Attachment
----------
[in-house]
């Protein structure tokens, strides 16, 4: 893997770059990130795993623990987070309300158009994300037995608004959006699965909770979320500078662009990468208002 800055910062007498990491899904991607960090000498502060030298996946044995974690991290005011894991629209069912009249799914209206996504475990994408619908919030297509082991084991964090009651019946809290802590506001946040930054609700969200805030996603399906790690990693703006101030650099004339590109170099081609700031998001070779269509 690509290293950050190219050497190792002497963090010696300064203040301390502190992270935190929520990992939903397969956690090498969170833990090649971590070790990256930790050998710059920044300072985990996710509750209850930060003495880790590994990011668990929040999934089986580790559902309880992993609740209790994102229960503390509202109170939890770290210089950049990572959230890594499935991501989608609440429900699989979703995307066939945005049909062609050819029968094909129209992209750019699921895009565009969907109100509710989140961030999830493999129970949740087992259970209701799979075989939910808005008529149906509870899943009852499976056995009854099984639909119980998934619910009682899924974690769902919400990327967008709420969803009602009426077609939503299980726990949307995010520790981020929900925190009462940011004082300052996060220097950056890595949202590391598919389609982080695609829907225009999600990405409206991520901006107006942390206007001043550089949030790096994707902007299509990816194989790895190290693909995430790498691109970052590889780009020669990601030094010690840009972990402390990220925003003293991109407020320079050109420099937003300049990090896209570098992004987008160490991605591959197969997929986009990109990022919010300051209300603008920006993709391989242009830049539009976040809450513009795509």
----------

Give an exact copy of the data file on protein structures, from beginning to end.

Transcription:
[in-house]
């Protein structure tokens, strides 16, 4: 893997770059990130795993623990987070309300158009994300037995608004959006699965909770979320500078662009990468208002 800055910062007498990491899904991607960090000498502060030298996946044995974690991290005011894991629209069912009249799914209206996504475990994408619908919030297509082991084991964090009651019946809290802590506001946040930054609700969200805030996603399906790690990693703006101030650099004339590109170099081609700031998001070779269509 690509290293950050190219050497190792002497963090010696300064203040301390502190992270935190929520990992939903397969956690090498969170833990090649971590070790990256930790050998710059920044300072985990996710509750209850930060003495880790590994990011668990929040999934089986580790559902309880992993609740209790994102229960503390509202109170939890770290210089950049990572959230890594499935991501989608609440429900699989979703995307066939945005049909062609050819029968094909129209992209750019699921895009565009969907109100509710989140961030999830493999129970949740087992259970209701799979075989939910808005008529149906509870899943009852499976056995009854099984639909119980998934619910009682899924974690769902919400990327967008709420969803009602009426077609939503299980726990949307995010520790981020929900925190009462940011004082300052996060220097950056890595949202590391598919389609982080695609829907225009999600990405409206991520901006107006942390206007001043550089949030790096994707902007299509990816194989790895190290693909995430790498691109970052590889780009020669990601030094010690840009972990402390990220925003003293991109407020320079050109420099937003300049990090896209570098992004987008160490991605591959197969997929986009990109990022919010300051209300603008920006993709391989242009830049539009976040809450513009795509």